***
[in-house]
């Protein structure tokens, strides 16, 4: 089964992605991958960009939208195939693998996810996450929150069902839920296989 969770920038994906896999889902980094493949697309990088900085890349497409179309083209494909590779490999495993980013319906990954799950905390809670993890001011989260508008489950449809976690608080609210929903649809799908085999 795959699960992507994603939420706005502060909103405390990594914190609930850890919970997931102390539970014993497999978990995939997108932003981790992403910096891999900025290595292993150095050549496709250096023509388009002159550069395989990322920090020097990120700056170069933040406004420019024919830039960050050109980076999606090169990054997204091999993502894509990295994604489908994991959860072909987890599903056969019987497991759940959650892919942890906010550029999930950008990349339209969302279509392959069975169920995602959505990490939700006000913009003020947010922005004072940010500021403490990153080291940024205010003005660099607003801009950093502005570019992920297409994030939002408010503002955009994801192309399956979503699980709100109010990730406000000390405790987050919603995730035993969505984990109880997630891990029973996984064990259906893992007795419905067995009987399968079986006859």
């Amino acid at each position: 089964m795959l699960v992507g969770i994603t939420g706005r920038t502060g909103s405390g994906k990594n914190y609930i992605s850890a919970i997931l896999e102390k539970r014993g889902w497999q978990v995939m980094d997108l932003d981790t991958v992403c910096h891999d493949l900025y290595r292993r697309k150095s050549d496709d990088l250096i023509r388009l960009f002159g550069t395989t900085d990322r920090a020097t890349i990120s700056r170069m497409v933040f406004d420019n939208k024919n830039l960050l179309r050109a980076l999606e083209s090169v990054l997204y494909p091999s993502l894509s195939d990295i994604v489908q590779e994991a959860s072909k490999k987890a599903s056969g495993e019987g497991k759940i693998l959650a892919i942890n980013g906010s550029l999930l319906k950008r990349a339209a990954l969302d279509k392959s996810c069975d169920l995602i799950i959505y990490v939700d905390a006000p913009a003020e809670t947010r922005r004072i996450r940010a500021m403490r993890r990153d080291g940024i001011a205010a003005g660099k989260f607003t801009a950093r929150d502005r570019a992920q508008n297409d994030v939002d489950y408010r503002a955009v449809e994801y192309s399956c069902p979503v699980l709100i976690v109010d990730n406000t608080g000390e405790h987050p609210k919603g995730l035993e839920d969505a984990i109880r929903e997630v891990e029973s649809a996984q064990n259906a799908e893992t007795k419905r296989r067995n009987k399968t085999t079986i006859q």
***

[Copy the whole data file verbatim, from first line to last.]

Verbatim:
[in-house]
């Protein structure tokens, strides 16, 4: 089964992605991958960009939208195939693998996810996450929150069902839920296989 969770920038994906896999889902980094493949697309990088900085890349497409179309083209494909590779490999495993980013319906990954799950905390809670993890001011989260508008489950449809976690608080609210929903649809799908085999 795959699960992507994603939420706005502060909103405390990594914190609930850890919970997931102390539970014993497999978990995939997108932003981790992403910096891999900025290595292993150095050549496709250096023509388009002159550069395989990322920090020097990120700056170069933040406004420019024919830039960050050109980076999606090169990054997204091999993502894509990295994604489908994991959860072909987890599903056969019987497991759940959650892919942890906010550029999930950008990349339209969302279509392959069975169920995602959505990490939700006000913009003020947010922005004072940010500021403490990153080291940024205010003005660099607003801009950093502005570019992920297409994030939002408010503002955009994801192309399956979503699980709100109010990730406000000390405790987050919603995730035993969505984990109880997630891990029973996984064990259906893992007795419905067995009987399968079986006859």
């Amino acid at each position: 089964m795959l699960v992507g969770i994603t939420g706005r920038t502060g909103s405390g994906k990594n914190y609930i992605s850890a919970i997931l896999e102390k539970r014993g889902w497999q978990v995939m980094d997108l932003d981790t991958v992403c910096h891999d493949l900025y290595r292993r697309k150095s050549d496709d990088l250096i023509r388009l960009f002159g550069t395989t900085d990322r920090a020097t890349i990120s700056r170069m497409v933040f406004d420019n939208k024919n830039l960050l179309r050109a980076l999606e083209s090169v990054l997204y494909p091999s993502l894509s195939d990295i994604v489908q590779e994991a959860s072909k490999k987890a599903s056969g495993e019987g497991k759940i693998l959650a892919i942890n980013g906010s550029l999930l319906k950008r990349a339209a990954l969302d279509k392959s996810c069975d169920l995602i799950i959505y990490v939700d905390a006000p913009a003020e809670t947010r922005r004072i996450r940010a500021m403490r993890r990153d080291g940024i001011a205010a003005g660099k989260f607003t801009a950093r929150d502005r570019a992920q508008n297409d994030v939002d489950y408010r503002a955009v449809e994801y192309s399956c069902p979503v699980l709100i976690v109010d990730n406000t608080g000390e405790h987050p609210k919603g995730l035993e839920d969505a984990i109880r929903e997630v891990e029973s649809a996984q064990n259906a799908e893992t007795k419905r296989r067995n009987k399968t085999t079986i006859q």